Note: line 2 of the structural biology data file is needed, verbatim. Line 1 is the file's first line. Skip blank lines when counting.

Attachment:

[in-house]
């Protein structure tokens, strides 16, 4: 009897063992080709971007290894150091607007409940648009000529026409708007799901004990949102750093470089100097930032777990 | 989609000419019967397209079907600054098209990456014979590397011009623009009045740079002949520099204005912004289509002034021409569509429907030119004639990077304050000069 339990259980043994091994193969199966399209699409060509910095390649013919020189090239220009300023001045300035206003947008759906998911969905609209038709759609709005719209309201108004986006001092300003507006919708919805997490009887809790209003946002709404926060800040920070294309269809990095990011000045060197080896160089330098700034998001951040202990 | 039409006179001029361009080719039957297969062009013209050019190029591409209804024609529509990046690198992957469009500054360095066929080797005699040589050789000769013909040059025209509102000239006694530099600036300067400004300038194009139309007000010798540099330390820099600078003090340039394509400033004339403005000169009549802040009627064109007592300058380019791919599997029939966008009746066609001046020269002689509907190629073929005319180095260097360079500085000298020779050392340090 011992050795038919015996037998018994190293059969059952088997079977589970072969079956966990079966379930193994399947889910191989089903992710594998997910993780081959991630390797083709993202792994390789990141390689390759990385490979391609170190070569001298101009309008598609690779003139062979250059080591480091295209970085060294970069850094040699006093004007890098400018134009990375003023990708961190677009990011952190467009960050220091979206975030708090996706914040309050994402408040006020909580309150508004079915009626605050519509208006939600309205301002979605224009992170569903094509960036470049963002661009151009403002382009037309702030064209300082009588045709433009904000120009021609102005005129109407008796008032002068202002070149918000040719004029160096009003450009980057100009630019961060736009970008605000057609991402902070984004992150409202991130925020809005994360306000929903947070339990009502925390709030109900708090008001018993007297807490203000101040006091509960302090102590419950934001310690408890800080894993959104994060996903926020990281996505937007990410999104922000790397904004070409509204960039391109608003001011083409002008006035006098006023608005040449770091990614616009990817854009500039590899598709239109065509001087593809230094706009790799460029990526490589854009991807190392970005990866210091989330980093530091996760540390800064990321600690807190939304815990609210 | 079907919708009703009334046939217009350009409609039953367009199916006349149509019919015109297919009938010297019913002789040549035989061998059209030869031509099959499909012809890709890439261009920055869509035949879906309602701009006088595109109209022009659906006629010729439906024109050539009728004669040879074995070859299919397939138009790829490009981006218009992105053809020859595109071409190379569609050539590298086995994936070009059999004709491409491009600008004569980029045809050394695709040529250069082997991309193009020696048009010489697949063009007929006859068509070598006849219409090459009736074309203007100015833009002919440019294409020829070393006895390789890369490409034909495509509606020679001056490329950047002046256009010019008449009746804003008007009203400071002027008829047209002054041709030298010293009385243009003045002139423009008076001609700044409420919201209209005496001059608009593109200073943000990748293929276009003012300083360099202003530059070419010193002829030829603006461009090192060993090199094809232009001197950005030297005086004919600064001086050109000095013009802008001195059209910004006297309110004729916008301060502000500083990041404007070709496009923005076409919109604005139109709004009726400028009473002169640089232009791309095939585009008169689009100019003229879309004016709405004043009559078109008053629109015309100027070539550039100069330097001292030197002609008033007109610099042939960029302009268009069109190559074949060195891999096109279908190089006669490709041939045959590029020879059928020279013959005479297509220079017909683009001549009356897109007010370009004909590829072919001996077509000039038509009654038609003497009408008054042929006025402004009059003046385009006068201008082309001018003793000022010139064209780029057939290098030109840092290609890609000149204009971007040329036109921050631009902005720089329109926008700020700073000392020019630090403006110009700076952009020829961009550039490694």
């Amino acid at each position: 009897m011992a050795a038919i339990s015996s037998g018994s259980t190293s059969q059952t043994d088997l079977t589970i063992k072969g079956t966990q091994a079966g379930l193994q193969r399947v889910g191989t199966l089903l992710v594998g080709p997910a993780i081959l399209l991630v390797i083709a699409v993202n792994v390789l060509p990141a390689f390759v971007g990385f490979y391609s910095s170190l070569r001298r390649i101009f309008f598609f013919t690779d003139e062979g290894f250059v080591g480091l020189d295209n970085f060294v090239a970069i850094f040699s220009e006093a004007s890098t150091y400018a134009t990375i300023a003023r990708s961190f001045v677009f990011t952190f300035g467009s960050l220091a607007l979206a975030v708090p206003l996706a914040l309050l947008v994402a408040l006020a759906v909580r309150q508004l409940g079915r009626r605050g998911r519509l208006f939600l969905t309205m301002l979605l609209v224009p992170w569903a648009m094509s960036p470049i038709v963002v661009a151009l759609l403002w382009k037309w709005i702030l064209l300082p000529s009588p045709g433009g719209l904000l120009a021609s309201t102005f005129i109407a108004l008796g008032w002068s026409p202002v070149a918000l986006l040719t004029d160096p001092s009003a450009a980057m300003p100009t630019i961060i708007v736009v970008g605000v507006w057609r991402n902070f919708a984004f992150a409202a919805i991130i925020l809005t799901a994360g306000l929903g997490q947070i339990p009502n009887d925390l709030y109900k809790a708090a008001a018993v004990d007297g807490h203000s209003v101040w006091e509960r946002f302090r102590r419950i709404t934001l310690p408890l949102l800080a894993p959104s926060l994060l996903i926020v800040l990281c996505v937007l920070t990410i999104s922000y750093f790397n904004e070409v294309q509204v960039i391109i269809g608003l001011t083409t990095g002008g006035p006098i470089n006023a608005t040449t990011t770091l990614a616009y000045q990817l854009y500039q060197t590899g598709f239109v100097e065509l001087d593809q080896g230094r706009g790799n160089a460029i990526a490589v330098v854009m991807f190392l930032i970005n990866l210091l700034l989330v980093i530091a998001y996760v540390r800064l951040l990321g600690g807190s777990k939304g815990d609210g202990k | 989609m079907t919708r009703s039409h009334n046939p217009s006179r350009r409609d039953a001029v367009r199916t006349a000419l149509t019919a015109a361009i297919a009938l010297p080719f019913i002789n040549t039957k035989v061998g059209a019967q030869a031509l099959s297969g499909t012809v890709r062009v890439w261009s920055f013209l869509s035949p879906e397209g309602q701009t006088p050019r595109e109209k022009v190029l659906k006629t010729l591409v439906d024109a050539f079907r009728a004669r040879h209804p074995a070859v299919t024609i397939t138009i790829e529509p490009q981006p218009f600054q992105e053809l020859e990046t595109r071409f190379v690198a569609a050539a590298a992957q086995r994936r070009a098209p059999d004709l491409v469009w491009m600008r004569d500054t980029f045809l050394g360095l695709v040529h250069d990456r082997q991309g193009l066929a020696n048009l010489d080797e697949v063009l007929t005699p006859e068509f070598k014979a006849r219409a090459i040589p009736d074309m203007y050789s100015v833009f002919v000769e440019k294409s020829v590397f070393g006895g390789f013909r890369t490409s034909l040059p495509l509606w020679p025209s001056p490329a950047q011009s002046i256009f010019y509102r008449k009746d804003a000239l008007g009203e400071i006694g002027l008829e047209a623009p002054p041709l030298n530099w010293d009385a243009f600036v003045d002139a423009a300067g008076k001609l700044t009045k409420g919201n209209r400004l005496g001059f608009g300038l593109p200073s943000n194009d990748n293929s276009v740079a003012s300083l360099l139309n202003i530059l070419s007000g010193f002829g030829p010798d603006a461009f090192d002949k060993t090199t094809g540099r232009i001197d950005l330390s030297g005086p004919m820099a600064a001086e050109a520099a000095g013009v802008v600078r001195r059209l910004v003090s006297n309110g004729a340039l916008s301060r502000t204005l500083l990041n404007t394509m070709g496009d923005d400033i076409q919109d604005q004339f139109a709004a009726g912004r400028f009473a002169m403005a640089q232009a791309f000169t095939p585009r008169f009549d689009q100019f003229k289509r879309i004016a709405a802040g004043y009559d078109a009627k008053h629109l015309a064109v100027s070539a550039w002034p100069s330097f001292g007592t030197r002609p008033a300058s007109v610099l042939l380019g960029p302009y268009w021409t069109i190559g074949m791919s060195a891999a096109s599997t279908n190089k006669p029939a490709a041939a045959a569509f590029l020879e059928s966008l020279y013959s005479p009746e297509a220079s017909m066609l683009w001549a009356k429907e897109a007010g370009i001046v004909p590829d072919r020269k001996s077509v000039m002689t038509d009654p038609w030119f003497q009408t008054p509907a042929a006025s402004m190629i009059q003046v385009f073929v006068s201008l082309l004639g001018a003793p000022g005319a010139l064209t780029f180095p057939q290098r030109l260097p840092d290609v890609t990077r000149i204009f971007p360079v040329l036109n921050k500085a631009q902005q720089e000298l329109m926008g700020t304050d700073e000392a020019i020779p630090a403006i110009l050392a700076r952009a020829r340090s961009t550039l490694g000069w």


């Protein structure tokens, strides 16, 4: 009897063992080709971007290894150091607007409940648009000529026409708007799901004990949102750093470089100097930032777990 | 989609000419019967397209079907600054098209990456014979590397011009623009009045740079002949520099204005912004289509002034021409569509429907030119004639990077304050000069 339990259980043994091994193969199966399209699409060509910095390649013919020189090239220009300023001045300035206003947008759906998911969905609209038709759609709005719209309201108004986006001092300003507006919708919805997490009887809790209003946002709404926060800040920070294309269809990095990011000045060197080896160089330098700034998001951040202990 | 039409006179001029361009080719039957297969062009013209050019190029591409209804024609529509990046690198992957469009500054360095066929080797005699040589050789000769013909040059025209509102000239006694530099600036300067400004300038194009139309007000010798540099330390820099600078003090340039394509400033004339403005000169009549802040009627064109007592300058380019791919599997029939966008009746066609001046020269002689509907190629073929005319180095260097360079500085000298020779050392340090 011992050795038919015996037998018994190293059969059952088997079977589970072969079956966990079966379930193994399947889910191989089903992710594998997910993780081959991630390797083709993202792994390789990141390689390759990385490979391609170190070569001298101009309008598609690779003139062979250059080591480091295209970085060294970069850094040699006093004007890098400018134009990375003023990708961190677009990011952190467009960050220091979206975030708090996706914040309050994402408040006020909580309150508004079915009626605050519509208006939600309205301002979605224009992170569903094509960036470049963002661009151009403002382009037309702030064209300082009588045709433009904000120009021609102005005129109407008796008032002068202002070149918000040719004029160096009003450009980057100009630019961060736009970008605000057609991402902070984004992150409202991130925020809005994360306000929903947070339990009502925390709030109900708090008001018993007297807490203000101040006091509960302090102590419950934001310690408890800080894993959104994060996903926020990281996505937007990410999104922000790397904004070409509204960039391109608003001011083409002008006035006098006023608005040449770091990614616009990817854009500039590899598709239109065509001087593809230094706009790799460029990526490589854009991807190392970005990866210091989330980093530091996760540390800064990321600690807190939304815990609210 | 079907919708009703009334046939217009350009409609039953367009199916006349149509019919015109297919009938010297019913002789040549035989061998059209030869031509099959499909012809890709890439261009920055869509035949879906309602701009006088595109109209022009659906006629010729439906024109050539009728004669040879074995070859299919397939138009790829490009981006218009992105053809020859595109071409190379569609050539590298086995994936070009059999004709491409491009600008004569980029045809050394695709040529250069082997991309193009020696048009010489697949063009007929006859068509070598006849219409090459009736074309203007100015833009002919440019294409020829070393006895390789890369490409034909495509509606020679001056490329950047002046256009010019008449009746804003008007009203400071002027008829047209002054041709030298010293009385243009003045002139423009008076001609700044409420919201209209005496001059608009593109200073943000990748293929276009003012300083360099202003530059070419010193002829030829603006461009090192060993090199094809232009001197950005030297005086004919600064001086050109000095013009802008001195059209910004006297309110004729916008301060502000500083990041404007070709496009923005076409919109604005139109709004009726400028009473002169640089232009791309095939585009008169689009100019003229879309004016709405004043009559078109008053629109015309100027070539550039100069330097001292030197002609008033007109610099042939960029302009268009069109190559074949060195891999096109279908190089006669490709041939045959590029020879059928020279013959005479297509220079017909683009001549009356897109007010370009004909590829072919001996077509000039038509009654038609003497009408008054042929006025402004009059003046385009006068201008082309001018003793000022010139064209780029057939290098030109840092290609890609000149204009971007040329036109921050631009902005720089329109926008700020700073000392020019630090403006110009700076952009020829961009550039490694």